The gurus in grey suits are elated to inform us that our gold investments have lost all of the gains they made this year. Not to belabor a point, but gold has lost nothing. It hasn’t lost anything in millennia.
More apropos is how things are going on their beat. Let’s compare notes on year over year returns for May 10th:
The S & P 500 had a particularly wild ride. After plunging some 20% last summer it came back with a vengeance. The losses were wiped out and the index had its strongest first quarter showing in 14 years. The net result? A gain of $0.81 for the year. No, that’s not a typo and it works out to a 0.06% return.
The DJIA did a little better, returning 1.34%. Of course, even against the headline CPI that is a sizable net loss.
Gold investments, on the other hand, grew 6.6%. That’s well above the CPI but remarkably close to widely accepted estimates of “real inflation.” That is as it should be because money doesn’t set the value of gold, gold sets the value of money.
Using gold as a basis the S & P fell 6.2% over the year and the DJIA lost 5%. If everything were well in the financial world, that would not be the case. But all is far from well.
“J.P. Morgan Chase has taken $2 billion in trading losses in the past six weeks,” says the Wall Street Journal, “and could face an additional $1 billion in second-quarter losses.” It happened because the bank was “betting on a continued economic recovery.” They were long on delusion and short on common sense.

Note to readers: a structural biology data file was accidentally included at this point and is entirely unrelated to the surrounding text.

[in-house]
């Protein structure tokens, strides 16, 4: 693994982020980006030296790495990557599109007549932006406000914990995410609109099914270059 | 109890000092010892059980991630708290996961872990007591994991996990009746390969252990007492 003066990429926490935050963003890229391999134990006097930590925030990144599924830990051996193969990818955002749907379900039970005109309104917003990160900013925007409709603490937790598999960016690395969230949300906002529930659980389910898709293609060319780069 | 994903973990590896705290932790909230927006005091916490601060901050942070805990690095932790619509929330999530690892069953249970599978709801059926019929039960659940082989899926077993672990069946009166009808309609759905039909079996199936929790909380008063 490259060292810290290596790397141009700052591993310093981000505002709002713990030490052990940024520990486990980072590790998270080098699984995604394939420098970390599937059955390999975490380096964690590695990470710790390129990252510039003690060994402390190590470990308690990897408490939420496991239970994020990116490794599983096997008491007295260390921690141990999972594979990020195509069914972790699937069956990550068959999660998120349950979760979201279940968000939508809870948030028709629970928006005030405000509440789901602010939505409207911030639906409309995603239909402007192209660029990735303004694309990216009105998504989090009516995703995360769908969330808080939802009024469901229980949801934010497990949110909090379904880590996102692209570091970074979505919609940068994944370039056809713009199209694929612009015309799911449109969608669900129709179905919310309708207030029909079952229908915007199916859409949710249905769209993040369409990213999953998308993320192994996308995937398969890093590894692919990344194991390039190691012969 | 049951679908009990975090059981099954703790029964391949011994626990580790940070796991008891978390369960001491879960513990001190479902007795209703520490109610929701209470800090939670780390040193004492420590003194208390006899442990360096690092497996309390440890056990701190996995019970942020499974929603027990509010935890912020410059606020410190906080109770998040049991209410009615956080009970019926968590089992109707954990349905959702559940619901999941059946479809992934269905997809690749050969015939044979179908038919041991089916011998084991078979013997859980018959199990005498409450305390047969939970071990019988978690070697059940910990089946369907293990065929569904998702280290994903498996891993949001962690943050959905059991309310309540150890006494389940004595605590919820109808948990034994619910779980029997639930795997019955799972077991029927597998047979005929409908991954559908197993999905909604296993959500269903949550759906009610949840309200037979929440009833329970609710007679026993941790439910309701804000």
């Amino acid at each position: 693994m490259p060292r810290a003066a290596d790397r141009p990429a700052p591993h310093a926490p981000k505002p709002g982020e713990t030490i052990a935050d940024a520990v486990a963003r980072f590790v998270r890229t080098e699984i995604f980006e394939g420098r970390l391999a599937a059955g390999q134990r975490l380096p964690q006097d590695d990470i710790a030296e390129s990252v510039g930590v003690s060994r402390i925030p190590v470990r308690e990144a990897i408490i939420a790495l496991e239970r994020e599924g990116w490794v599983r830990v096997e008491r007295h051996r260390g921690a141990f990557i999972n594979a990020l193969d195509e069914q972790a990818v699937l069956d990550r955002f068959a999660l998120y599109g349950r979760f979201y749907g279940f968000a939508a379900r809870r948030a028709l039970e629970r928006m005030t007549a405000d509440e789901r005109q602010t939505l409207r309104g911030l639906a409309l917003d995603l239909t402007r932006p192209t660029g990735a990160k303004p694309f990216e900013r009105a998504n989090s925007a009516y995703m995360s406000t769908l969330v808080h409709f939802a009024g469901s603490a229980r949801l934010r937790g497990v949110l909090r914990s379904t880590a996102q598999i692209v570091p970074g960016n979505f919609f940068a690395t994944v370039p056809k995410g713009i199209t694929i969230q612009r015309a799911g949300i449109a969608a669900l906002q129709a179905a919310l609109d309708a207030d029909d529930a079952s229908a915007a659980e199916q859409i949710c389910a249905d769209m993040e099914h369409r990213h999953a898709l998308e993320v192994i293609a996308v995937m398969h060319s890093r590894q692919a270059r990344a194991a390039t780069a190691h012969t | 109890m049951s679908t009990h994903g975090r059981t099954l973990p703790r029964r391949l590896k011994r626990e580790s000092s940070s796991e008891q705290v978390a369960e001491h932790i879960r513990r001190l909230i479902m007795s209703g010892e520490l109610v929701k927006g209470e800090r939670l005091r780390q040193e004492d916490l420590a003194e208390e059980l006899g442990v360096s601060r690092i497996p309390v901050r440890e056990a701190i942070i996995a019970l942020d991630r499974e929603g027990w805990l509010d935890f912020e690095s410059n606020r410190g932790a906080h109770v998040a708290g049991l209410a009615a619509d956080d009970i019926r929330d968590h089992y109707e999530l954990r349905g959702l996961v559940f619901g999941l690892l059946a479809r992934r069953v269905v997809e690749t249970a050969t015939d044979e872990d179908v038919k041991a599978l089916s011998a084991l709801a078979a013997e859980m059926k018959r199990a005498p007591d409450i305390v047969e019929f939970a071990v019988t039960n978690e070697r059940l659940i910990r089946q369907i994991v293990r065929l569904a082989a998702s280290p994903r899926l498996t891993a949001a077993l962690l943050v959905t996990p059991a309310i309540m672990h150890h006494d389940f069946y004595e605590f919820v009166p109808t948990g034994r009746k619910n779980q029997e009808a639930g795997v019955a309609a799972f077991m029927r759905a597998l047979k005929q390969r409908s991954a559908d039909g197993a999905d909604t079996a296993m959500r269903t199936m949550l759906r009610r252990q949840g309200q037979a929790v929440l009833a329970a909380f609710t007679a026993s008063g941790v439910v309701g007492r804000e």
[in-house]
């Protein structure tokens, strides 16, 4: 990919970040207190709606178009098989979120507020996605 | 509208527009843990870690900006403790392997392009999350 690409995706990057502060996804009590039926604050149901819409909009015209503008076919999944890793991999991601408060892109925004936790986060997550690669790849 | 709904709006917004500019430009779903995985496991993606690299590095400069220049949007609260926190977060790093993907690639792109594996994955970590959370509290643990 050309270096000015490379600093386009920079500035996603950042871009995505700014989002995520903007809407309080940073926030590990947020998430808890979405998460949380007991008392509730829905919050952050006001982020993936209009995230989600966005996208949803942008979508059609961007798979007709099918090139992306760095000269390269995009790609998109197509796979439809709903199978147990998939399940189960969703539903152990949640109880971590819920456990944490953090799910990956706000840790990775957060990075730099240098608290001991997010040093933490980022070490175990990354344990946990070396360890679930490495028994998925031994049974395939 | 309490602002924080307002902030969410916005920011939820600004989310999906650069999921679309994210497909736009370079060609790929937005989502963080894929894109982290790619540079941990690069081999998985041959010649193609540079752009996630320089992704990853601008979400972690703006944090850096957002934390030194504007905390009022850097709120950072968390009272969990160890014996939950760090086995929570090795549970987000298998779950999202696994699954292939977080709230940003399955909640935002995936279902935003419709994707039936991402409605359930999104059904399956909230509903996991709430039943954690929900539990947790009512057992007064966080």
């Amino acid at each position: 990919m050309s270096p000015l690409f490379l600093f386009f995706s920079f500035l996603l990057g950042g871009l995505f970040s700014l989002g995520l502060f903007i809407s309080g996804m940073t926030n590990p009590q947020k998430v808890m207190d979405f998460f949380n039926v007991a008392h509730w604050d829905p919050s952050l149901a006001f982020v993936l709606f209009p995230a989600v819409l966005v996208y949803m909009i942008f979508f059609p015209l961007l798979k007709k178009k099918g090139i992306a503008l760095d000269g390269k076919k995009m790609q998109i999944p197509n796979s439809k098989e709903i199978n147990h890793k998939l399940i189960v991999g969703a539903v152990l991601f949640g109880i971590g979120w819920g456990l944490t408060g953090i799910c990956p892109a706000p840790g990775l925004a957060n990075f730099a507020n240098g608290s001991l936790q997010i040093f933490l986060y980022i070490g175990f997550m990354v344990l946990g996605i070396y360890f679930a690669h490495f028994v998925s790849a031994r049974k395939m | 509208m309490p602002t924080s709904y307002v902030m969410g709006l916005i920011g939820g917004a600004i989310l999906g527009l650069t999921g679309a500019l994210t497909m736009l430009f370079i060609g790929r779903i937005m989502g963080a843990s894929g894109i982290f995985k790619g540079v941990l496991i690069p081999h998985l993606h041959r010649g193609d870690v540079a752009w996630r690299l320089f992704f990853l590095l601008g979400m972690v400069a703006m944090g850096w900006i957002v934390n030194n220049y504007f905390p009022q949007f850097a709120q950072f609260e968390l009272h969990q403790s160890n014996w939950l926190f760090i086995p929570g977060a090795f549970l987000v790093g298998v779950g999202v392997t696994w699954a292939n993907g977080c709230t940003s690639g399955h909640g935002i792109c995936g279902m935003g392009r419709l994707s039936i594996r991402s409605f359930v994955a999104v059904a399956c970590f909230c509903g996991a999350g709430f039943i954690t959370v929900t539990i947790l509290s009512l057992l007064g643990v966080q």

Traditional asset classes have only begun to respond to the real extent of this crisis, despite their value steadily falling for years in terms of gold. Gold, by definition, hasn’t changed a bit.
That is the essence of gold investment. In periods of real economic growth wealth is created. Gold investments, which “only” retain their worth, need protect only against a substantially reduced risk of losses in traditional assets. The risk level present today, however, cries out for a much stronger position in gold.
Without doubt there is money still to be made in stocks and bonds, especially for those who correctly time the next round of QE. The odds, however, are lopsidedly against it. Even J.P. Morgan Chase has to feel the $3 billion sting from underestimating the reality of today’s economy.
The longer the odds are against winning with traditional assets, the stronger your position in physical gold should be. The best gold investment strategy is one that, in light of real world risks, strives to keep the desire to not become poorer in balance with the desire to become richer.